Many of the things on our planet are not used efficiently. Cars stand idle in parking places and unemployed young people are waiting for interesting work. How can we use this wasted potential by creating transparency in what’s available (supply) and what’s needed (demand)?
Yesterday’s brainstorm started with this question. Soon the conversation shifted to other questions:
- Can we go beyond looking for inefficiencies towards thinking of different sharing systems?
- If there were to be an open source template for sharing platforms, would people use it?
Below is a collection of the summary of our conversation; the ideas that were born and further food for discussions.
Trends that enable collaborative consumption:
Multiple functions per object increase possible value. When your apartment can serve as a dinner-room, fitness studio and professional kitchen, you can capture different value streams (see Graham Hill’s NYC apartment, courtesy of Nils Beers). When your factory can produce different models of cars in stead of one model, you can utilize the factory much more efficiently (listen to NPR’s radio show on the NUMMI factory).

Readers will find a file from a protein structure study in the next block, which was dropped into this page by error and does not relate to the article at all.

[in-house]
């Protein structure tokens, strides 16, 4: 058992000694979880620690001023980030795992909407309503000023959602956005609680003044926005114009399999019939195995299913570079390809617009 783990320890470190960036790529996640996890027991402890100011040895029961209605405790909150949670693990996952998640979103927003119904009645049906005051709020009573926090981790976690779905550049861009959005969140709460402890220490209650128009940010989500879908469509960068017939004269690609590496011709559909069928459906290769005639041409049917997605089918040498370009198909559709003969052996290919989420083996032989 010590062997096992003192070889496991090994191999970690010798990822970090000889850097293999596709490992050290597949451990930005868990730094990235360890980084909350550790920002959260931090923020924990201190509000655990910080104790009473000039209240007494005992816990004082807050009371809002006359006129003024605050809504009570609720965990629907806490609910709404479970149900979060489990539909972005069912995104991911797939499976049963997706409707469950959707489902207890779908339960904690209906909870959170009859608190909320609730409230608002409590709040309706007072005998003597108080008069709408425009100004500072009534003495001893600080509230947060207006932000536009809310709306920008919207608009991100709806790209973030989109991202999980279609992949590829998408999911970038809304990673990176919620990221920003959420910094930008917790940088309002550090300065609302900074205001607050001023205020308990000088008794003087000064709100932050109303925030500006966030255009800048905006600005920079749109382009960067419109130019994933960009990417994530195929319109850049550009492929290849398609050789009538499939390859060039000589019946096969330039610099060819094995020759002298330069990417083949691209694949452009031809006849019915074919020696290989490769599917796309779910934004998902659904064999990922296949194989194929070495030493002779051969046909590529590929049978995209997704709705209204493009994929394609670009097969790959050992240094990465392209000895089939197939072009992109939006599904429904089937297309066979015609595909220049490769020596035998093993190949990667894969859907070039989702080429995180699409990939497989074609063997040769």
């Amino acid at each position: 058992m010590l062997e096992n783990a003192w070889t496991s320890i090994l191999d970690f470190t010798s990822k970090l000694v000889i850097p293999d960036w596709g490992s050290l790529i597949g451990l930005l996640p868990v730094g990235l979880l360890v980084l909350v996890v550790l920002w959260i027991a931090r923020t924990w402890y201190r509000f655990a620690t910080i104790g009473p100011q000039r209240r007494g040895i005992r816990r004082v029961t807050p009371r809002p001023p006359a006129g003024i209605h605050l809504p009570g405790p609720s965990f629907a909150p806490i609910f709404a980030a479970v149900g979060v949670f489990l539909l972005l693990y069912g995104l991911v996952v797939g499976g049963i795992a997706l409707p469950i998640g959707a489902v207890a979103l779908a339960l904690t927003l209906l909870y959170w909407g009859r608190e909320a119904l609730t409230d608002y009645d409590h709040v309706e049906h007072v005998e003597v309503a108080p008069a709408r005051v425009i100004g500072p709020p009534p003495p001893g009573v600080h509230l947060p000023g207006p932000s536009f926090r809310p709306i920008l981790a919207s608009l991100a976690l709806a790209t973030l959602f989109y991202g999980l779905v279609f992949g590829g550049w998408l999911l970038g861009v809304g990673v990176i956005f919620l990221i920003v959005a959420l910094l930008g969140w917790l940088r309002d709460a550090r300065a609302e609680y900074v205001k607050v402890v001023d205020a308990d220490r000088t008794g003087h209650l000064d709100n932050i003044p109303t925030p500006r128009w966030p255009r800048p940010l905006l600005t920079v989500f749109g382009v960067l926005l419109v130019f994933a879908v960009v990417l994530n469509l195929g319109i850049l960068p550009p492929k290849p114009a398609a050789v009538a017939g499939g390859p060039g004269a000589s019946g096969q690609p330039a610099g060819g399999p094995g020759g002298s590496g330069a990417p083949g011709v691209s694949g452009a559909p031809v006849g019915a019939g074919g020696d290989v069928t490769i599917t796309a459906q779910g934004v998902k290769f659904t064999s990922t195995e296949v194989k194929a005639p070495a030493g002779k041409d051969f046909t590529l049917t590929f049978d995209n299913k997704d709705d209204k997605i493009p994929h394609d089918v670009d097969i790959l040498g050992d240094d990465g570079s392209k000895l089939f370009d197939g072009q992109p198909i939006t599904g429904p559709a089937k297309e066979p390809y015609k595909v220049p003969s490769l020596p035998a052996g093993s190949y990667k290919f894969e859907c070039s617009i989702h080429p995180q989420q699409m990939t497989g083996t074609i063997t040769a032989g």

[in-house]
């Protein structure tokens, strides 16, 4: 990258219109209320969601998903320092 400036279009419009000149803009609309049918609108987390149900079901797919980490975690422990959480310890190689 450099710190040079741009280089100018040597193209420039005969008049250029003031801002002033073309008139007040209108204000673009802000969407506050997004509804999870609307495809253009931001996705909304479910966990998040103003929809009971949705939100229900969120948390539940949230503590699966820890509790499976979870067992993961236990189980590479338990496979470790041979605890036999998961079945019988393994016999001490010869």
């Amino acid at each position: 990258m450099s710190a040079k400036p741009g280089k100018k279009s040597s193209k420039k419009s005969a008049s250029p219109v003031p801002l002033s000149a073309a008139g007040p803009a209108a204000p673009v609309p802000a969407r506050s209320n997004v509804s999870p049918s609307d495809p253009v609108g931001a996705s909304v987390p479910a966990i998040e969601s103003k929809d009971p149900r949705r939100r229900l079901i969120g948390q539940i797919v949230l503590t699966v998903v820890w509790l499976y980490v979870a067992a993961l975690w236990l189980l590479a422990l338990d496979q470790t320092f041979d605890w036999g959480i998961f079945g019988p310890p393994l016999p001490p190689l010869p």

There is a tension between increased collaborative consumption (i.e. posting of what you want and what you have to offer) and privacy.
To think about next time:
- What is the role for people who do not work jobs anymore but are capable to do physical, intellectual or emotional work?
- Distribute research questions to individuals – citizen science v2
- Take care of children
- Beta testing software (maybe even debugging?)
- How would you control the motion of people around our globe if you had an astronaut’s perspective?
Three cool ideas:
- Eindstanden krant: a newspaper that reports on final outcomes only
- Micropayments to manage the flow of people around a city (remember picking up and dropping people in Roller Coaster tycoon?)
- In stead of firing people when a company faces a shortage of work, lend people to other companies (this is standard practice with many soccer teams)